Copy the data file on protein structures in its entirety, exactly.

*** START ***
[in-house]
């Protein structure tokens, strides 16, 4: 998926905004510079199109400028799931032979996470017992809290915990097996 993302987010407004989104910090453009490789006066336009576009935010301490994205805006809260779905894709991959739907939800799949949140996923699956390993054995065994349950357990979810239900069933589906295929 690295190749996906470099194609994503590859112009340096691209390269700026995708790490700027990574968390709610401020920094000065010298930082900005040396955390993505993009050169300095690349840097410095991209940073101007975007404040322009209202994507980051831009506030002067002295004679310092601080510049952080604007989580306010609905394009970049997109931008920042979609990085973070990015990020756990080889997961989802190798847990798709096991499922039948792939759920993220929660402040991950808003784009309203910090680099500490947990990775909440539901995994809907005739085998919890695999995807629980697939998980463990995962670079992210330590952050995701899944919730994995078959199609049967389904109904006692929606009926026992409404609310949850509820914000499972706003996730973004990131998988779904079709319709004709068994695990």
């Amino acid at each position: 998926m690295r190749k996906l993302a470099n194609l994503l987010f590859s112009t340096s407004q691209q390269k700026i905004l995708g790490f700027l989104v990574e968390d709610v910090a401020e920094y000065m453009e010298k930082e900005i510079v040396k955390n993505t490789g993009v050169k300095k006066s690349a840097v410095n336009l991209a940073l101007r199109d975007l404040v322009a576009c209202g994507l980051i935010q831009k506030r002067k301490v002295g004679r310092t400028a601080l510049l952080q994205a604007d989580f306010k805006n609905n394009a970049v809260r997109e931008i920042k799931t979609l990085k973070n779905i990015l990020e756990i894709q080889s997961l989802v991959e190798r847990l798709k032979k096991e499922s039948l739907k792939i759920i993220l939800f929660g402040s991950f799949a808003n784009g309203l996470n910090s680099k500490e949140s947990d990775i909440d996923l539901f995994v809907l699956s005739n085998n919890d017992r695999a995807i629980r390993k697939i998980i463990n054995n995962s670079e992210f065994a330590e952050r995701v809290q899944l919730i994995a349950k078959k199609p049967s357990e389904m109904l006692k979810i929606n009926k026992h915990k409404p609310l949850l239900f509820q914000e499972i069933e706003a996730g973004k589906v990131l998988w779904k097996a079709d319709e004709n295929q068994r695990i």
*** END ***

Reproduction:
[in-house]
């Protein structure tokens, strides 16, 4: 998926905004510079199109400028799931032979996470017992809290915990097996 993302987010407004989104910090453009490789006066336009576009935010301490994205805006809260779905894709991959739907939800799949949140996923699956390993054995065994349950357990979810239900069933589906295929 690295190749996906470099194609994503590859112009340096691209390269700026995708790490700027990574968390709610401020920094000065010298930082900005040396955390993505993009050169300095690349840097410095991209940073101007975007404040322009209202994507980051831009506030002067002295004679310092601080510049952080604007989580306010609905394009970049997109931008920042979609990085973070990015990020756990080889997961989802190798847990798709096991499922039948792939759920993220929660402040991950808003784009309203910090680099500490947990990775909440539901995994809907005739085998919890695999995807629980697939998980463990995962670079992210330590952050995701899944919730994995078959199609049967389904109904006692929606009926026992409404609310949850509820914000499972706003996730973004990131998988779904079709319709004709068994695990």
């Amino acid at each position: 998926m690295r190749k996906l993302a470099n194609l994503l987010f590859s112009t340096s407004q691209q390269k700026i905004l995708g790490f700027l989104v990574e968390d709610v910090a401020e920094y000065m453009e010298k930082e900005i510079v040396k955390n993505t490789g993009v050169k300095k006066s690349a840097v410095n336009l991209a940073l101007r199109d975007l404040v322009a576009c209202g994507l980051i935010q831009k506030r002067k301490v002295g004679r310092t400028a601080l510049l952080q994205a604007d989580f306010k805006n609905n394009a970049v809260r997109e931008i920042k799931t979609l990085k973070n779905i990015l990020e756990i894709q080889s997961l989802v991959e190798r847990l798709k032979k096991e499922s039948l739907k792939i759920i993220l939800f929660g402040s991950f799949a808003n784009g309203l996470n910090s680099k500490e949140s947990d990775i909440d996923l539901f995994v809907l699956s005739n085998n919890d017992r695999a995807i629980r390993k697939i998980i463990n054995n995962s670079e992210f065994a330590e952050r995701v809290q899944l919730i994995a349950k078959k199609p049967s357990e389904m109904l006692k979810i929606n009926k026992h915990k409404p609310l949850l239900f509820q914000e499972i069933e706003a996730g973004k589906v990131l998988w779904k097996a079709d319709e004709n295929q068994r695990i």